The 950-mile bicycle ride was part of “Remember the Removal.”
At Red Clay State Park, site of the last Cherokee Tribal Council prior to the removal of thousands of Native Americans, Dr. R. Michael Abram, co-owner and curator of the Cherokee History Museum and Gallery, is hosting a display on the story of the removal as well as a number of artifacts.
“In commemoration of the 175th anniversary of the Cherokee Removal, the display will be presented at Red Clay through August,” Abram said.
The display will include Cherokee local names from the Henderson Roll.
“It is titled ‘Fewer Footprints and More Tears,’” Abrams said.
The title opens the story of the plight of the Cherokee people as they held their final council as a nation, then were moved to Charleston’s Fort Cass, Rattlesnake Springs and Chatata Valley.
They were rounded up by soldiers under the orders of U.S. President Andrew Jackson.
From seven states, the Cherokee people were removed from their rich homeland and heritage after the federal government took their land, though some fled to the Great Smoky Mountains.
Along what is known as the Trail of Tears, thousands died, according to Abram.
“As thousands died, there were more tears than footprints,” he said … thus the title of the display which is being offered free of charge in commemoration of the anniversary.
Art, copies of documents such as the New Echota Treaty, photos and audio narrative are among the educational experience.
Each piece has a story to tell. According to Abram, they represent the stories of the Cherokee artistically and with great meaning.
For example, slate carvings of teardrops are now finished upside down. The meaning is renewal.
Mineral formations such as barite rose were found along the Trail of Tears. The formations take on a rose appearance and are natural as well as indigenous to the Oklahoma Cherokee capital, according to Abram.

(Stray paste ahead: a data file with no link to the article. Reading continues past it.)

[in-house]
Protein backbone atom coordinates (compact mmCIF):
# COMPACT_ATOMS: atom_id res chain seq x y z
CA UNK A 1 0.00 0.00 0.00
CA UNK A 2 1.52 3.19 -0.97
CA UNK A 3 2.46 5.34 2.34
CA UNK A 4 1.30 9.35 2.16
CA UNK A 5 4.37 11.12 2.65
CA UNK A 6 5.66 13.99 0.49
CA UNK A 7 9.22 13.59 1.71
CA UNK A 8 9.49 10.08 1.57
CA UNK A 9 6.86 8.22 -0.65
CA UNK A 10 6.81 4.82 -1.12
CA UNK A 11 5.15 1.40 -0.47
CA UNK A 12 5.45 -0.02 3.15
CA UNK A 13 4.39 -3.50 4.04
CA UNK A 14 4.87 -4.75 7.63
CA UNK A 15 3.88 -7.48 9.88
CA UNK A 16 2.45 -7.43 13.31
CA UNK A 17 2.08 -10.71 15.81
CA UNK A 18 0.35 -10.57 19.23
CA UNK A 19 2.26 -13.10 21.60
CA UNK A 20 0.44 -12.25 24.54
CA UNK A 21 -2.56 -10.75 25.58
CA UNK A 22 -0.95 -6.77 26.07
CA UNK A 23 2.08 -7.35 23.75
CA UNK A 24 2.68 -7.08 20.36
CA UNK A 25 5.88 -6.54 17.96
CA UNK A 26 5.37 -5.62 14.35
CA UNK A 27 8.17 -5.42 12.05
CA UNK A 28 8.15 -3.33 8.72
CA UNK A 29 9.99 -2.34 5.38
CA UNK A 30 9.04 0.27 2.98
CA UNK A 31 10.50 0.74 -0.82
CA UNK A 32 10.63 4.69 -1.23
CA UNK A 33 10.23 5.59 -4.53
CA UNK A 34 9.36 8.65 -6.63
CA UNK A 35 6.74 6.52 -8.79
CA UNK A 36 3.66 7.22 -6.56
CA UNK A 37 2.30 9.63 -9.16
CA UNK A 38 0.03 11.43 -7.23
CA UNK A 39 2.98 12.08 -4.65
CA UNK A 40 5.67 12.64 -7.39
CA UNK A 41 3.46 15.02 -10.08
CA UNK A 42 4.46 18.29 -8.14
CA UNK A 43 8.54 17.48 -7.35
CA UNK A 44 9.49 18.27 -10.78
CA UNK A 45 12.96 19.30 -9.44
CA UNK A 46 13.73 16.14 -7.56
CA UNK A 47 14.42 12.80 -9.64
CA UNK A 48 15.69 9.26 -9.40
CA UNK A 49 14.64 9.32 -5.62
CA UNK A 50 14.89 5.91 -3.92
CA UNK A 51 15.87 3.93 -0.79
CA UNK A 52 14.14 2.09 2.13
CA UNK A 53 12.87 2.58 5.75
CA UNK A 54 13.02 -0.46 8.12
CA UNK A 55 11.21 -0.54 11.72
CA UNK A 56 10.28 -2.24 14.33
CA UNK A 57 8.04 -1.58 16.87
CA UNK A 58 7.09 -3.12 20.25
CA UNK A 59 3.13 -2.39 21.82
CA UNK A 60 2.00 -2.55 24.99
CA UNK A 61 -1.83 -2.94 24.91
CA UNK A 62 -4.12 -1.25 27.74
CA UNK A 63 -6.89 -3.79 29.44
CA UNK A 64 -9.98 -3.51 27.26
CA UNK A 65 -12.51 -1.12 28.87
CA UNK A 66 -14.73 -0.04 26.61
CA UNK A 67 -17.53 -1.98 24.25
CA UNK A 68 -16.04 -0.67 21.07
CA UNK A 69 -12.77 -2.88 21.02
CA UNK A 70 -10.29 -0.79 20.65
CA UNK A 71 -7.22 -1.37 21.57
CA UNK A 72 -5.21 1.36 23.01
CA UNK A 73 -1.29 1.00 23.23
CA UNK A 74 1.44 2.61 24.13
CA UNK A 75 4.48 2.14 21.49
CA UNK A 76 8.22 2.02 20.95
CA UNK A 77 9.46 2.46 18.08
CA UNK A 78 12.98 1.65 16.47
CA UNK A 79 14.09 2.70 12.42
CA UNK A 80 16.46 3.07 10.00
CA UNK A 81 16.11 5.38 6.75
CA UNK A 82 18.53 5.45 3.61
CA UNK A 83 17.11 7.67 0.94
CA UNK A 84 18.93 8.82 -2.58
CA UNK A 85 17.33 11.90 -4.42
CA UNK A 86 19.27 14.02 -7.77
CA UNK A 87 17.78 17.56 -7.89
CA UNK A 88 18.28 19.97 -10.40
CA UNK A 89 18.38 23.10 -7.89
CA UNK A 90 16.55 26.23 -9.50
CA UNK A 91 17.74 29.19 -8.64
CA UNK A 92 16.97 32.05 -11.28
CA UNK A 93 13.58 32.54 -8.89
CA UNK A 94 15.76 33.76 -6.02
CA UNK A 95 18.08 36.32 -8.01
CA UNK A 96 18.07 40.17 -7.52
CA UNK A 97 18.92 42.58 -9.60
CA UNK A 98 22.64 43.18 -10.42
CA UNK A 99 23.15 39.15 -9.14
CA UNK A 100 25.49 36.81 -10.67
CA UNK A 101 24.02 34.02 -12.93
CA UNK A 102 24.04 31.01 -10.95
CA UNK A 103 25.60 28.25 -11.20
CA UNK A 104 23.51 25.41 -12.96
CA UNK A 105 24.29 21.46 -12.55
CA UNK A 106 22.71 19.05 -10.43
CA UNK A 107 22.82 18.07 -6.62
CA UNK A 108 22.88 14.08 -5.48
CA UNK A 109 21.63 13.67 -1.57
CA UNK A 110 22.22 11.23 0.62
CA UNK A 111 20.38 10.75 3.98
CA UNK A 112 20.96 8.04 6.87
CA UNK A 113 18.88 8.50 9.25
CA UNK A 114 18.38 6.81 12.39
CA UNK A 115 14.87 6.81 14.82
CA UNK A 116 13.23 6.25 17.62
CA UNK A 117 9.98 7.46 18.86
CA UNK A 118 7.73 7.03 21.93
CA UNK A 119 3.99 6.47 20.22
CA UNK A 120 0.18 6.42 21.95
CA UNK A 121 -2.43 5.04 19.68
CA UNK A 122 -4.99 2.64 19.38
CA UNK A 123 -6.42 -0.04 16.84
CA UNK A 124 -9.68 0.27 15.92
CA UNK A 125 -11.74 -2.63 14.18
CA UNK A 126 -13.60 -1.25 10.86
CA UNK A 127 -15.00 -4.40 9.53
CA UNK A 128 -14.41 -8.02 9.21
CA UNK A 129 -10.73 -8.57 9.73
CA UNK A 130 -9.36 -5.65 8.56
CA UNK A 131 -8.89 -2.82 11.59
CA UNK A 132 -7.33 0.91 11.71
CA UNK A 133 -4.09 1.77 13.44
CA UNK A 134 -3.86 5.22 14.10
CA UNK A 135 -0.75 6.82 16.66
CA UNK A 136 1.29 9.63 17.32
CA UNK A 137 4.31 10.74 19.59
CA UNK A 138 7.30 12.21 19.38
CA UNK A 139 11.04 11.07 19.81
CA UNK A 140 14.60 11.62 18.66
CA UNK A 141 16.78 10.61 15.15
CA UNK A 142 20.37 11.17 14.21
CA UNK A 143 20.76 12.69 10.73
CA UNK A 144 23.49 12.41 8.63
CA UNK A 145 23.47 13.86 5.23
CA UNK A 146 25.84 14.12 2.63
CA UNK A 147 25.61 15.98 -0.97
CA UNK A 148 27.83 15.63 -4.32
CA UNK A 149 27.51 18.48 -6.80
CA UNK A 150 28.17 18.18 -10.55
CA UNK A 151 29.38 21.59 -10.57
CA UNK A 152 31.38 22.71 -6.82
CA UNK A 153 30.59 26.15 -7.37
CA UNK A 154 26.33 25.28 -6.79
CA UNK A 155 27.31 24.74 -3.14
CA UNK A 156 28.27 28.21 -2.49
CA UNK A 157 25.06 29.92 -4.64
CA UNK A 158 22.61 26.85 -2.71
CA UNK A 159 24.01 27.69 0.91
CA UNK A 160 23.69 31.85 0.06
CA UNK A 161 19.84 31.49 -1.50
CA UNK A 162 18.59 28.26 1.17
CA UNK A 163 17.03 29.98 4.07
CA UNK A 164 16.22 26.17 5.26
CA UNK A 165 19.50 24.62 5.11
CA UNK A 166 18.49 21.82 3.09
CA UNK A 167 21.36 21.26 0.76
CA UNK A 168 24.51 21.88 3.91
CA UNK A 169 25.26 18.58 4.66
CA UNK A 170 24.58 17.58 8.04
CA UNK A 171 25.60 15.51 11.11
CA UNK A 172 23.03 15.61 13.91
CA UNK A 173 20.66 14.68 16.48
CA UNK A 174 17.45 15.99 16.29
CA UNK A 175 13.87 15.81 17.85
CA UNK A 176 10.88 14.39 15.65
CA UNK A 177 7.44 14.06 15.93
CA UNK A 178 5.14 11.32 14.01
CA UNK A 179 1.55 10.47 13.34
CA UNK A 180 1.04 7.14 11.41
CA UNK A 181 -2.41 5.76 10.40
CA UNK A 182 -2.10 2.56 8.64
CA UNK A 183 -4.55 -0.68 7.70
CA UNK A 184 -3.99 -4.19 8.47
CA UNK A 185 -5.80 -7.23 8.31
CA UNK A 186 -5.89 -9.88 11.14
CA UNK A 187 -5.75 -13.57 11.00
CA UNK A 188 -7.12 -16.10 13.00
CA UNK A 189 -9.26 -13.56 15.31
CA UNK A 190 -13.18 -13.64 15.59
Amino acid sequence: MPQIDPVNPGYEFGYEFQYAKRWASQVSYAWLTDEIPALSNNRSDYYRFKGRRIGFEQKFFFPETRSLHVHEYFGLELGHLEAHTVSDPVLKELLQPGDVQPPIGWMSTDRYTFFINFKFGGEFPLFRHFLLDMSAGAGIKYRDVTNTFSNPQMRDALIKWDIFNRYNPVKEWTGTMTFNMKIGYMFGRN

Other symbols of remembrance are corn beads and the Cherokee Rose.
All these items are in common use by the Cherokee people today, as they remember their ancestors’ journey.
Abram will also have on display a piece of meteorite which resembles a panther. For the Cherokee, a panther was the symbol for a comet or meteorites, he said.
“When they experienced a meteor shower, the Cherokee believed it was an omen; that something bad would happen,” Abram explained.
According to Abram, the meteors would cross the sky quickly and quietly.
“Just like a panther, fast and quiet, that’s why they related meteors to the panther,” he said.
Abram said land has been given to set up a new museum.
“We will be moving the Cherokee museum to Chattanooga soon. It will have all of the art, artifacts and other items displayed,” Abram said.
The current exhibit will be traveling around during 2013-14, according to Abram.
Abram was also a part of the attendees who gathered for the Tennessee Trail of Tears workshop held at the Museum Center at Five Points this week.
“We were truly honored that the National Trail of Tears Association would choose Bradley County to host the workshop,” said Melissa Woody, vice president for the Convention & Visitors Bureau at the Cleveland/Bradley Chamber of Commerce.
“We welcomed visitors from Georgia, North Carolina, Alabama, Illinois, New Mexico and Tennessee. Several attendees visited the new Hiwassee River Heritage Center in Charleston. We were excited to welcome Cherokee Nation Tribal Councilman and President of the Trail of Tears Association Jack Baker, as well as guests from the National Park Service Trails Division in Santa Fe, N.M,” Woody said.
The workshop was an opportunity to review results of an ongoing survey of standing structures directly related to the Trail of Tears. The study is being conducted by the National Park Service in conjunction with the Center for Historic Preservation at MTSU. Amy Kostine, curator of the exhibit at the Hiwassee River Heritage Center, is leading the survey work.
For additional information regarding the display at Red Clay, Abram can be reached at 334-707-0281.